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CARDINAL, eccl. law. The title given to one of the highest dignitaries of the court of Rome. Cardinals are next to the pope in dignity; he is elected by them and out of their body. There are cardinal bishops, cardinal priests, and cardinal deacons. See Fleury, Hist. Eccles. liv. xxxv. n. 17, II. n. 19 Thomassin, part ii. liv. i. oh. 53, part iv. liv. i. c. 79, 80 Loiseau, Traite des Ordres, c. 3, n. 31; Andre, Droit Canon, au mot.

A Law Dictionary, Adapted to the Constitution and Laws of the United States. By John Bouvier. Published 1856.
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For the Northern Cardinal and House Finch there was no significant difference in the mean body weights of those infected compared to those that were not (t = 0.07, P > 0.05 and t = 1.47, P > 0.05, respectively), however, in the House Sparrow, infected individuals had a higher mean body weight (t = 2.71, P < 0.01)(Table 2).
Host Species Infected n Northern Cardinal 40.9 [+ or -] 6.4% 8 House Sparrow 30.4 [+ or -] 6.9% 7 House Finch 20.3 [+ or -] 5.8% 4 Host Species Uninfected n t P Northern Cardinal 41.4 [+ or -] 1.4% 29 .07 <0.05 House Sparrow 27.6 [+ or -] 0.72% 48 2.71 >0.01 House Finch 20.7 [+ or -] 0.68% 30 1.47 <0.05 Assessing the effects of blood parasites on wild hosts is a difficult process and there is even some debate as to whether these parasites are pathogenic or not (Atkinson & Van Riper 1991).
Of the 84 avian species recorded, the most frequent were northern cardinal (n = 110), black-capped chickadee (Poecile atricapillus) (n = 109), American robin (n = 103), bluejay (n = 102), and American crow (n = 100).
to 10 Aug., 2009: White-eyed Vireo (Vireo griseus; Hopp et al., 1995), Blue-gray Gnatcatcher (Polioptila caerulea; Kershner and Ellison, 2012), Northern Cardinal (Cardinalis cardinally, Halkin and Linville, 1999), Painted Bunting (Passerina ciris; Lowther et al., 1999), and Lark Sparrow (Chondestes grammacus; Martin et al., 2000).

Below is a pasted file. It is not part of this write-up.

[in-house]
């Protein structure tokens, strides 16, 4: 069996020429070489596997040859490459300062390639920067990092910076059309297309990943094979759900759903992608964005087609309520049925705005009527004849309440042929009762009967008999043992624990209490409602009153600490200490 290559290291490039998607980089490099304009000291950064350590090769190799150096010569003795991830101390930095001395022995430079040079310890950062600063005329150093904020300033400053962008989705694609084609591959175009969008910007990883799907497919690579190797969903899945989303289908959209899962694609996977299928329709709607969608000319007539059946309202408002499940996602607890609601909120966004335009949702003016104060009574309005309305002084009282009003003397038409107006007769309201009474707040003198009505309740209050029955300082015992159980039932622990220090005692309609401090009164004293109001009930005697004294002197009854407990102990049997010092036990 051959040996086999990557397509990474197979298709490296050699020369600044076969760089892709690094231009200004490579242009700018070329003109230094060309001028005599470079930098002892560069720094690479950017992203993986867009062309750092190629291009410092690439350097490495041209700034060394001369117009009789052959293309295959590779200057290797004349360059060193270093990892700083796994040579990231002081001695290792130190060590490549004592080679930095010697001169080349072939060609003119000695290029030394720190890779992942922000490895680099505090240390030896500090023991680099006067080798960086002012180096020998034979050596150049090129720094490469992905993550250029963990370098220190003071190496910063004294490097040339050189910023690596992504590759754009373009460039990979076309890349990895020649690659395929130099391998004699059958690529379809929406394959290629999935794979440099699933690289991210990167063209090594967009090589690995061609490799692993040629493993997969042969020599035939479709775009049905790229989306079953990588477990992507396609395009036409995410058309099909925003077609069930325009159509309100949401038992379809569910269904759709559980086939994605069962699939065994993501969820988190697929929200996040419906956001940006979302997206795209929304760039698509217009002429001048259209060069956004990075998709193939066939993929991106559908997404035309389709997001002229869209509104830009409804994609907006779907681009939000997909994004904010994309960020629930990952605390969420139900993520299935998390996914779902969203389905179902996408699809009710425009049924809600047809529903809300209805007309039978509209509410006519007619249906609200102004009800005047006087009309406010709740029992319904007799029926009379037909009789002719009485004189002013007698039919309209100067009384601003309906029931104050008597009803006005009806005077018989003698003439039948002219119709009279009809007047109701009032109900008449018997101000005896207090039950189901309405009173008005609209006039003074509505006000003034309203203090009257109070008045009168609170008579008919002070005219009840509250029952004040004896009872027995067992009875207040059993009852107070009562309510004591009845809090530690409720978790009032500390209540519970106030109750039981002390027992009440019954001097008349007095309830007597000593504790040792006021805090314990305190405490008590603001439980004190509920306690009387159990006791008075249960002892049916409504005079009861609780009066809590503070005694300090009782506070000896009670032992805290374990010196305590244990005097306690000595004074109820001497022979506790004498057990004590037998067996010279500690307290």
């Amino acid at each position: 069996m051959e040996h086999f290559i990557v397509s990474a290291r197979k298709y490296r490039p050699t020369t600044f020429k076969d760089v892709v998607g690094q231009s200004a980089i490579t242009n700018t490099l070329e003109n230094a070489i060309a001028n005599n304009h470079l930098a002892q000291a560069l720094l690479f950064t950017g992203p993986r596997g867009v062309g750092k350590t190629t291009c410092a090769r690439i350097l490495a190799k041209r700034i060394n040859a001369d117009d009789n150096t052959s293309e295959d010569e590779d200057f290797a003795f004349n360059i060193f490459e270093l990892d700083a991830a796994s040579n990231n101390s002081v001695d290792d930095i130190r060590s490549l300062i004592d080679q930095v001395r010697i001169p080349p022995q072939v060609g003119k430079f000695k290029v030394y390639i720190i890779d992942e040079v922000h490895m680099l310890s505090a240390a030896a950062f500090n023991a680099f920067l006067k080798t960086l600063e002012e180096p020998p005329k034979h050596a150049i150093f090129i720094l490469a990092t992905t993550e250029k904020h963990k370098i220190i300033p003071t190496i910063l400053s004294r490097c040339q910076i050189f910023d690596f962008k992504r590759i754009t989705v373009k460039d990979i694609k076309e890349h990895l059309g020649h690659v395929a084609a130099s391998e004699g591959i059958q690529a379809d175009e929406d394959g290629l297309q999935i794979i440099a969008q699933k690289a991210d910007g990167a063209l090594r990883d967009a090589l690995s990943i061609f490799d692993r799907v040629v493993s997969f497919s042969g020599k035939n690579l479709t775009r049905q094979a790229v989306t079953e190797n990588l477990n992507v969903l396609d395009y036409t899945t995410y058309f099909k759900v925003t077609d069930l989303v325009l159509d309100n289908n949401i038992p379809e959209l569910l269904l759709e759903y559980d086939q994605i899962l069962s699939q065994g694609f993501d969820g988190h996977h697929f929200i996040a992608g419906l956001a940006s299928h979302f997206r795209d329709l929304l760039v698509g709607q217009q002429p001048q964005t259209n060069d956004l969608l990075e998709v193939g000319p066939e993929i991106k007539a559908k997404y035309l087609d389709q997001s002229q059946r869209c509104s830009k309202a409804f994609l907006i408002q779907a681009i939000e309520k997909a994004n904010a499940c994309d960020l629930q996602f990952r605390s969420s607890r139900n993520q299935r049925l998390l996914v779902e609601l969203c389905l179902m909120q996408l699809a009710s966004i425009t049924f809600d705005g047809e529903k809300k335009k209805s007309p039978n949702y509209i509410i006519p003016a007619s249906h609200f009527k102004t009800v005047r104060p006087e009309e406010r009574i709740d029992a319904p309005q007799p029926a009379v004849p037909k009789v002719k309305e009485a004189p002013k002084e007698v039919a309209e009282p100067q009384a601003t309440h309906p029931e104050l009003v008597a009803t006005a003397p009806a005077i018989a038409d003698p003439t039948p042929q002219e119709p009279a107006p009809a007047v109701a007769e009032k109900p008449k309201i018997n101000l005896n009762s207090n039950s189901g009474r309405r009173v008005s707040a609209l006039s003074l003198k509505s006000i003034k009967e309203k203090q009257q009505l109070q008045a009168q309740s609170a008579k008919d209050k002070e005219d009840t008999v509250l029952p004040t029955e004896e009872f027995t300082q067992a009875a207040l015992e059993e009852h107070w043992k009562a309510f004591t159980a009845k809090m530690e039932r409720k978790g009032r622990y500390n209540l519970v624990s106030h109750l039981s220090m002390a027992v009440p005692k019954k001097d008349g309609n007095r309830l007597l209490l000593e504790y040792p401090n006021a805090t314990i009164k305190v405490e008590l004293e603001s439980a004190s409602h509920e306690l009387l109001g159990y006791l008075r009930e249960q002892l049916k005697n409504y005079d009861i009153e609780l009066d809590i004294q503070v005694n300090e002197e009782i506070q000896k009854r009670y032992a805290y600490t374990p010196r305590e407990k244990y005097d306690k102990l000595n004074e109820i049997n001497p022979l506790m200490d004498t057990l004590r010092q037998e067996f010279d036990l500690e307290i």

Northern cardinals, dark-eyed juncos, and song sparrows were collected on the study areas during November, December, January, and February of 1980-81, 1981-82, and 1982-83; white-throated sparrows were collected in 1982-83 only.
It was started to collect data on the state's northern cardinal, tufted titmouse and northern mockingbird populations.
The northern cardinal, red-bellied woodpecker, tufted titmouse and Carolina wren are relatively new additions to many New York backyards and continue to expand their ranges to the north.
Our study further suggests that oral tests of House Sparrows, House Finches, and Northern Cardinals, three common urban or suburban species, might be efficiently used to survey for WNV in some areas where corvid populations have been diminished by WNV (11) or are uncommon for other reasons.
Northern cardinal (Cardinalis cardinalis) and Carolina chickadee (Poecile carolinensis) were the two most common species encountered in all seasons across study phases.
The species with the highest seropositivity (>10% and >1 positive sample) were Rock Doves, Great Horned Owls, Chukar, Northern Cardinals, House Sparrows, and Brown Thrashers.
Among the larger numbers recorded this year - along with the evening grosbeaks, pine grosbeaks and common redpolls - were 731 house sparrows, 689 rock (Dove) pigeons, 533 dark-eyed juncos, 508 cedar waxwings, 478 starlings, 462 American tree sparrows, 396 American crows, 383 tufted titmouse, 326 American goldfinches, 275 mourning doves, 252 snow buntings, 230 wild turkeys, 217 black-capped chickadees, 204 white-breasted nuthatches, 126 northern cardinals, 131 downy woodpeckers, 111 common ravens and 101 blue jays.
Null models were included in the top models of occupancy for six species, ovenbird (Seiurus aurocapilla), Northern cardinal (Cardinalis cardinalis), Eastern towhee (Pipilo erythrophthalmus), Carolina chickadee (Poecile carolinensis), red-eyed vireo (Vireo olivaceus), and Carolina wren (Thryothorus ludovicanus).

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